Seven resistance trained men between the ages of 18 and 27 volunteered to take part in the study (age: 23.57 ± 2.72 years; height: 182.01 ± 2.16 cm; body mass: 92.23 ± 15.13 kg; 1RM squat: 142.86 ± 16.66 kg; 1RM body mass ratio: 1.56 ± 0.15). The subjects were chosen because of their experience in structured strength training (minimum 12 months) and their proficiency in the back squat exercise. During familiarization, if the subjects were unable to complete multiple repetitions (>8) of the parallel back squat with a weight equal to their own body mass on the bar, they were excluded from the study. Furthermore, subjects who did not display correct technique (i.e., weight distribution, torso and knee alignment) were not permitted to take part. No subjects were taking any medications or supplements known to affect the energy metabolism or RE performance. The Faculty's Ethics Committee approved the details of the study including consent documentation and information provided to subjects before commencement. In accordance with the institutional review board's policies for use of human subjects in research, all subjects were informed of the benefits and possible risks associated with participation and were informed of the right to withdraw at any point. All subjects were age older than 18 years and gave written informed consent to indicate their voluntary participation.
Baseline strength levels were determined by assessing 1RM strength for the back squat exercise. Procedures to measure 1RM strength were identical to those previously described (11) and briefly involved a series of submaximal warm-up sets followed by 5 maximal lifting attempts until each subject's 1RM was identified. Periods of rest (approximately 4–5 minutes) were permitted between trials in an attempt to maintain maximal performance. Successful attempts required subjects to descend to the point where the tops of the thighs were parallel to the floor and squat depth was visually assessed by the same experienced researcher. All 1RM testing sessions took place in the same exercise laboratory using a customized power rack with adjusted safety stoppers and were performed at least 72 hours before the experimental sessions.
Acute Resistance Exercise Bouts
Before each experimental protocol, a standardized warm-up was completed, which involved 5 minutes of cycling on a stationary ergometer and dynamic mobility exercises. The HYP protocol involved 4 sets of 10 repetitions of the parallel back squat at 70% of 1RM with 90-second rest intervals. The STR protocol included 4 sets of 6 repetitions at 85% of 1RM with 5-minute rest intervals. The CON condition required subjects to rest for 10 minutes, performing only the warm-up and NPTs. The training sessions were selected based on their frequent use during training practice and their conformity with the current recommendations for STR- and HYP-type RE (27). Volume load (reps × sets × intensity) was not equated between workouts to allow them to be more reflective of those used during training practice. The parallel back squat is frequently prescribed by coaches, and this sort of multijoint exercise is known to produce greater metabolic and hormonal responses (12). During training, pins were adjusted to allow each subject to descend where the tops of the thighs were parallel to the floor. Subjects were provided with strong verbal encouragement throughout the workouts to ensure that the prescribed number or repetitions were completed; however, the subjects were not pushed to the point of failure. Subjects were encouraged to lift at a self-selected velocity, and the total time for each set was recorded using a Polar S610i (Polar, Kempele, Finland) heart rate monitor to provide an indication of the pace of lifting.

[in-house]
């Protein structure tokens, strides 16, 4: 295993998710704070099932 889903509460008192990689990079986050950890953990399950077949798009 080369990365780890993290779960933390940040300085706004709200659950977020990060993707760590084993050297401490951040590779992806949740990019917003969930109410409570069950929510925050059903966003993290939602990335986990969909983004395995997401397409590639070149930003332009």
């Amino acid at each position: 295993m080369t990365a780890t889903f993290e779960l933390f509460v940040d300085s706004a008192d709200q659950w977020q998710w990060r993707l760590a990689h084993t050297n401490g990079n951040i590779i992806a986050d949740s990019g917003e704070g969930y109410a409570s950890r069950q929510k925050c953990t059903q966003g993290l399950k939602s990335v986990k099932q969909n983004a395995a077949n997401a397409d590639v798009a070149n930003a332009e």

Subjects reported to the laboratory after 3–4 hours of fasting. Fingertip blood samples (150 μL) were taken 20 (pre20), 10 (pre10), and 0 (pre0) minutes before and 0 (post0), 10 (post10), and 60 (post60) minutes after exercise. To arterialize blood samples and to achieve greater blood flow, subject's hands were placed in warm water (43° c) for 30 seconds before each sample; dried and cleaned using alcotip swabs, and then pierced using a sterile lancet. The samples were immediately analyzed for pH, BL concentration, potassium (K+), calcium (Ca2+), sodium (Na+), chloride (Cl−), hemoglobin (Hb), and hematocrit (Hct) using the portable GEM Premier 4000. This device has previously demonstrated good coefficient of variation (CV%) values for inter- and intra-day measurements (e.g., K+: 1.6% [inter-day] and 0.9% [intra-day]) (4). To evaluate the impact of PV shifts on the concentration on different biochemical parameters, changes in PV were estimated from Hb and Hct using the equations by Dill and Costill (14). To control for the influence of postural changes, subjects were seated for 20 minutes before the first sample and were instructed to remain seated between each sample when possible. The concentration of a number of biochemical variables (BL, K+, Ca2+, Na+, Cl−) were subsequently corrected for PV changes using the methods of Kraemer and Brown (21).